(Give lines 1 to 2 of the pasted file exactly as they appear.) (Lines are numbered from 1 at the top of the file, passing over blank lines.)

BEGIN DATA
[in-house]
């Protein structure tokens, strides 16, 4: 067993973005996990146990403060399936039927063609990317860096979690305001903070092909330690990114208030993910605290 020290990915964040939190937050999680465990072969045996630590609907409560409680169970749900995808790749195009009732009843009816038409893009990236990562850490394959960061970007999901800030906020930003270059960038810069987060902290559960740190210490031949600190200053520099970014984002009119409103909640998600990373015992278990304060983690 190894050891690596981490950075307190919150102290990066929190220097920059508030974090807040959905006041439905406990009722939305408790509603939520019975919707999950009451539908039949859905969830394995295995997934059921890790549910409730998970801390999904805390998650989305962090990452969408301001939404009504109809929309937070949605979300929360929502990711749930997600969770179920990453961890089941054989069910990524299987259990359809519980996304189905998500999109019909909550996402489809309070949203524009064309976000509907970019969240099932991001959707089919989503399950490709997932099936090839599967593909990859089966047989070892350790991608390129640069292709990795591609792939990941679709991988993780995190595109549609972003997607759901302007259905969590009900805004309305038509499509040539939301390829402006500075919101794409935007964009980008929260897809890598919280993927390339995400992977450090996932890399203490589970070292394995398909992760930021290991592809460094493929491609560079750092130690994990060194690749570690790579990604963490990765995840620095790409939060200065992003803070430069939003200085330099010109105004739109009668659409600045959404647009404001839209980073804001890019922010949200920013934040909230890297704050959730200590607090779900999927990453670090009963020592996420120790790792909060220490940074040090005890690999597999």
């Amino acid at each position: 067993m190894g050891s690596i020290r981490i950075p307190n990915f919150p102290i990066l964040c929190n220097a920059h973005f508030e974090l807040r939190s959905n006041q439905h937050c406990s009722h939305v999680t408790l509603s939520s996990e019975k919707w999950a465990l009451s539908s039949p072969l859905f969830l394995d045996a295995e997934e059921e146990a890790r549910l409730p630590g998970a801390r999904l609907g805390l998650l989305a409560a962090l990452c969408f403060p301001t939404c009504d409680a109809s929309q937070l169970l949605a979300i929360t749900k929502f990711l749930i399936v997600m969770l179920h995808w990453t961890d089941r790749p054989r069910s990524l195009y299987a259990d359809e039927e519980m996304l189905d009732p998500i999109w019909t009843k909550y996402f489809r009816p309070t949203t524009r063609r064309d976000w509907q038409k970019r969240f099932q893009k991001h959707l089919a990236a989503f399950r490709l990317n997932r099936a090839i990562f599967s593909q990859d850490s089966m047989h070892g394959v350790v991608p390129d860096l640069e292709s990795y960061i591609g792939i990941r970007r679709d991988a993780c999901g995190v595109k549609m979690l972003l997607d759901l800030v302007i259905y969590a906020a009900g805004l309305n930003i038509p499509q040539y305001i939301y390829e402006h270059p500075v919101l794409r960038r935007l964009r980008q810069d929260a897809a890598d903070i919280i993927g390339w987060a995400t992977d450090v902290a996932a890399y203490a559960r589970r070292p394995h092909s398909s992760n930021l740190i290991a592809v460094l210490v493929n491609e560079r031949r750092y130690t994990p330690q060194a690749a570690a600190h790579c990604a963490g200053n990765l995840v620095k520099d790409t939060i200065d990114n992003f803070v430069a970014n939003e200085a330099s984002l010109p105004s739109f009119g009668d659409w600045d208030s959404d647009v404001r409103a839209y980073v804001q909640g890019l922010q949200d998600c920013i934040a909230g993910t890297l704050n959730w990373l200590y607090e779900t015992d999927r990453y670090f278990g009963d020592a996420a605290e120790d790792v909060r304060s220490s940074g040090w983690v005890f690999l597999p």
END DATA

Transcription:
[in-house]
């Protein structure tokens, strides 16, 4: 067993973005996990146990403060399936039927063609990317860096979690305001903070092909330690990114208030993910605290 020290990915964040939190937050999680465990072969045996630590609907409560409680169970749900995808790749195009009732009843009816038409893009990236990562850490394959960061970007999901800030906020930003270059960038810069987060902290559960740190210490031949600190200053520099970014984002009119409103909640998600990373015992278990304060983690 190894050891690596981490950075307190919150102290990066929190220097920059508030974090807040959905006041439905406990009722939305408790509603939520019975919707999950009451539908039949859905969830394995295995997934059921890790549910409730998970801390999904805390998650989305962090990452969408301001939404009504109809929309937070949605979300929360929502990711749930997600969770179920990453961890089941054989069910990524299987259990359809519980996304189905998500999109019909909550996402489809309070949203524009064309976000509907970019969240099932991001959707089919989503399950490709997932099936090839599967593909990859089966047989070892350790991608390129640069292709990795591609792939990941679709991988993780995190595109549609972003997607759901302007259905969590009900805004309305038509499509040539939301390829402006500075919101794409935007964009980008929260897809890598919280993927390339995400992977450090996932890399203490589970070292394995398909992760930021290991592809460094493929491609560079750092130690994990060194690749570690790579990604963490990765995840620095790409939060200065992003803070430069939003200085330099010109105004739109009668659409600045959404647009404001839209980073804001890019922010949200920013934040909230890297704050959730200590607090779900999927990453670090009963020592996420120790790792909060220490940074040090005890690999597999």